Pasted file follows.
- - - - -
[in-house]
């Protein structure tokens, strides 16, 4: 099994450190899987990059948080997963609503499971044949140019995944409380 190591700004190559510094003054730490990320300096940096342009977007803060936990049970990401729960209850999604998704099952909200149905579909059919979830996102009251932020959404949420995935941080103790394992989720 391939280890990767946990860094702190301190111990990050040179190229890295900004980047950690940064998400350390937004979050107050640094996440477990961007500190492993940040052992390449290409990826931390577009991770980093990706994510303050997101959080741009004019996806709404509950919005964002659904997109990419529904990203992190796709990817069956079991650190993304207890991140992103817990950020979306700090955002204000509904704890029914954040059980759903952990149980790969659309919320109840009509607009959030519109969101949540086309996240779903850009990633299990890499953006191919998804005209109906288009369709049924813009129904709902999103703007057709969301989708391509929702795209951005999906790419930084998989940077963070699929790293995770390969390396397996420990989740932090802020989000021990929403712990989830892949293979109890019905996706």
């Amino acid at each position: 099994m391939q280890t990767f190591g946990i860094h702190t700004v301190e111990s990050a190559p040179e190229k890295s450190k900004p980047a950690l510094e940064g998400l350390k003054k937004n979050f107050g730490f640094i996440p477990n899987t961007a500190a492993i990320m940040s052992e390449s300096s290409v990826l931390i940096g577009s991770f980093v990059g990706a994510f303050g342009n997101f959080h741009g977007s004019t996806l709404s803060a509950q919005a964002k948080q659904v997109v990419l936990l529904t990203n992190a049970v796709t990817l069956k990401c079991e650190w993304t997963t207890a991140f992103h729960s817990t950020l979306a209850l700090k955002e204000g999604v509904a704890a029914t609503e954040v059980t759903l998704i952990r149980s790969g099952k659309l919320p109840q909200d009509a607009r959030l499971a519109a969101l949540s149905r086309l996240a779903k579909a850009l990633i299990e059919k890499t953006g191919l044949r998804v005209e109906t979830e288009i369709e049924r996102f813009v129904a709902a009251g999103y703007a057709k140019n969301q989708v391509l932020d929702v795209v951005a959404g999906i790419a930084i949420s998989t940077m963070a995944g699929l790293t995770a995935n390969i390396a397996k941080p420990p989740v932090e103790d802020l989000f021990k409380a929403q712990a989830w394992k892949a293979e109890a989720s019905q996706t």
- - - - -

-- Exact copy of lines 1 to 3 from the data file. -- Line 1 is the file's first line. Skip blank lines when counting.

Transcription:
[in-house]
């Protein structure tokens, strides 16, 4: 099994450190899987990059948080997963609503499971044949140019995944409380 190591700004190559510094003054730490990320300096940096342009977007803060936990049970990401729960209850999604998704099952909200149905579909059919979830996102009251932020959404949420995935941080103790394992989720 391939280890990767946990860094702190301190111990990050040179190229890295900004980047950690940064998400350390937004979050107050640094996440477990961007500190492993940040052992390449290409990826931390577009991770980093990706994510303050997101959080741009004019996806709404509950919005964002659904997109990419529904990203992190796709990817069956079991650190993304207890991140992103817990950020979306700090955002204000509904704890029914954040059980759903952990149980790969659309919320109840009509607009959030519109969101949540086309996240779903850009990633299990890499953006191919998804005209109906288009369709049924813009129904709902999103703007057709969301989708391509929702795209951005999906790419930084998989940077963070699929790293995770390969390396397996420990989740932090802020989000021990929403712990989830892949293979109890019905996706």
């Amino acid at each position: 099994m391939q280890t990767f190591g946990i860094h702190t700004v301190e111990s990050a190559p040179e190229k890295s450190k900004p980047a950690l510094e940064g998400l350390k003054k937004n979050f107050g730490f640094i996440p477990n899987t961007a500190a492993i990320m940040s052992e390449s300096s290409v990826l931390i940096g577009s991770f980093v990059g990706a994510f303050g342009n997101f959080h741009g977007s004019t996806l709404s803060a509950q919005a964002k948080q659904v997109v990419l936990l529904t990203n992190a049970v796709t990817l069956k990401c079991e650190w993304t997963t207890a991140f992103h729960s817990t950020l979306a209850l700090k955002e204000g999604v509904a704890a029914t609503e954040v059980t759903l998704i952990r149980s790969g099952k659309l919320p109840q909200d009509a607009r959030l499971a519109a969101l949540s149905r086309l996240a779903k579909a850009l990633i299990e059919k890499t953006g191919l044949r998804v005209e109906t979830e288009i369709e049924r996102f813009v129904a709902a009251g999103y703007a057709k140019n969301q989708v391509l932020d929702v795209v951005a959404g999906i790419a930084i949420s998989t940077m963070a995944g699929l790293t995770a995935n390969i390396a397996k941080p420990p989740v932090e103790d802020l989000f021990k409380a929403q712990a989830w394992k892949a293979e109890a989720s019905q996706t």